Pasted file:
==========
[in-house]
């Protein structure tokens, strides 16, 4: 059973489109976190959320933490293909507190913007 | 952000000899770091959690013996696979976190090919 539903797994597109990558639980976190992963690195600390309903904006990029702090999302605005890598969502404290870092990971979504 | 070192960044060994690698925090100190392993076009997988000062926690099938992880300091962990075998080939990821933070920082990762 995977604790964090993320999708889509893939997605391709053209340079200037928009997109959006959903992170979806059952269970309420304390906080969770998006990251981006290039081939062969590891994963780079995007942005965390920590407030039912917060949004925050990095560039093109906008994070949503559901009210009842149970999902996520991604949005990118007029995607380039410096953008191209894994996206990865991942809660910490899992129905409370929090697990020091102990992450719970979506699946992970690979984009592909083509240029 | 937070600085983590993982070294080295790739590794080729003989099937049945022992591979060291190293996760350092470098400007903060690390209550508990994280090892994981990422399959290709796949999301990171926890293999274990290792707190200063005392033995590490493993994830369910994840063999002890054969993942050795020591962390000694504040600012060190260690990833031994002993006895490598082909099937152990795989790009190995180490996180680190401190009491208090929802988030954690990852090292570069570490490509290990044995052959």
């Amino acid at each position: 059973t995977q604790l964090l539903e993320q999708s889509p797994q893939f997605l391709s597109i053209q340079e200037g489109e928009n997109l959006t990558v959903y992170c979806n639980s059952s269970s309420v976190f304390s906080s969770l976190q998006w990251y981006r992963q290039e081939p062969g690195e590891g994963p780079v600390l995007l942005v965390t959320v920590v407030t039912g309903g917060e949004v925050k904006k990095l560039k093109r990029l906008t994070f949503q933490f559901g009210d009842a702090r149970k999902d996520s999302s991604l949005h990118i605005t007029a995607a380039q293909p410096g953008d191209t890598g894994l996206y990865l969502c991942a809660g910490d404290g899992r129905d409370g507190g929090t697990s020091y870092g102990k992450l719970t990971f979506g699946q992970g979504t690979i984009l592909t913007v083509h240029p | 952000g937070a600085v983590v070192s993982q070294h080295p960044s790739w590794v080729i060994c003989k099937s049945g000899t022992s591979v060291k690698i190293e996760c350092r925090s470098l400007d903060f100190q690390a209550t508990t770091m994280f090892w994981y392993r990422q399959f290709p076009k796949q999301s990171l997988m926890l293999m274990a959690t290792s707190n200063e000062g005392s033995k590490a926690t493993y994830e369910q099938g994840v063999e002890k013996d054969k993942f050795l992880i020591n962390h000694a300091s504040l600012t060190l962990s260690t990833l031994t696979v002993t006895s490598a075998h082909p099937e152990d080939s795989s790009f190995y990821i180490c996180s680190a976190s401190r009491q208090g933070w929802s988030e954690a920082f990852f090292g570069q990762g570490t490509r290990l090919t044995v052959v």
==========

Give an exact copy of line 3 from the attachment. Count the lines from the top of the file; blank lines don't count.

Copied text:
């Amino acid at each position: 059973t995977q604790l964090l539903e993320q999708s889509p797994q893939f997605l391709s597109i053209q340079e200037g489109e928009n997109l959006t990558v959903y992170c979806n639980s059952s269970s309420v976190f304390s906080s969770l976190q998006w990251y981006r992963q290039e081939p062969g690195e590891g994963p780079v600390l995007l942005v965390t959320v920590v407030t039912g309903g917060e949004v925050k904006k990095l560039k093109r990029l906008t994070f949503q933490f559901g009210d009842a702090r149970k999902d996520s999302s991604l949005h990118i605005t007029a995607a380039q293909p410096g953008d191209t890598g894994l996206y990865l969502c991942a809660g910490d404290g899992r129905d409370g507190g929090t697990s020091y870092g102990k992450l719970t990971f979506g699946q992970g979504t690979i984009l592909t913007v083509h240029p | 952000g937070a600085v983590v070192s993982q070294h080295p960044s790739w590794v080729i060994c003989k099937s049945g000899t022992s591979v060291k690698i190293e996760c350092r925090s470098l400007d903060f100190q690390a209550t508990t770091m994280f090892w994981y392993r990422q399959f290709p076009k796949q999301s990171l997988m926890l293999m274990a959690t290792s707190n200063e000062g005392s033995k590490a926690t493993y994830e369910q099938g994840v063999e002890k013996d054969k993942f050795l992880i020591n962390h000694a300091s504040l600012t060190l962990s260690t990833l031994t696979v002993t006895s490598a075998h082909p099937e152990d080939s795989s790009f190995y990821i180490c996180s680190a976190s401190r009491q208090g933070w929802s988030e954690a920082f990852f090292g570069q990762g570490t490509r290990l090919t044995v052959v």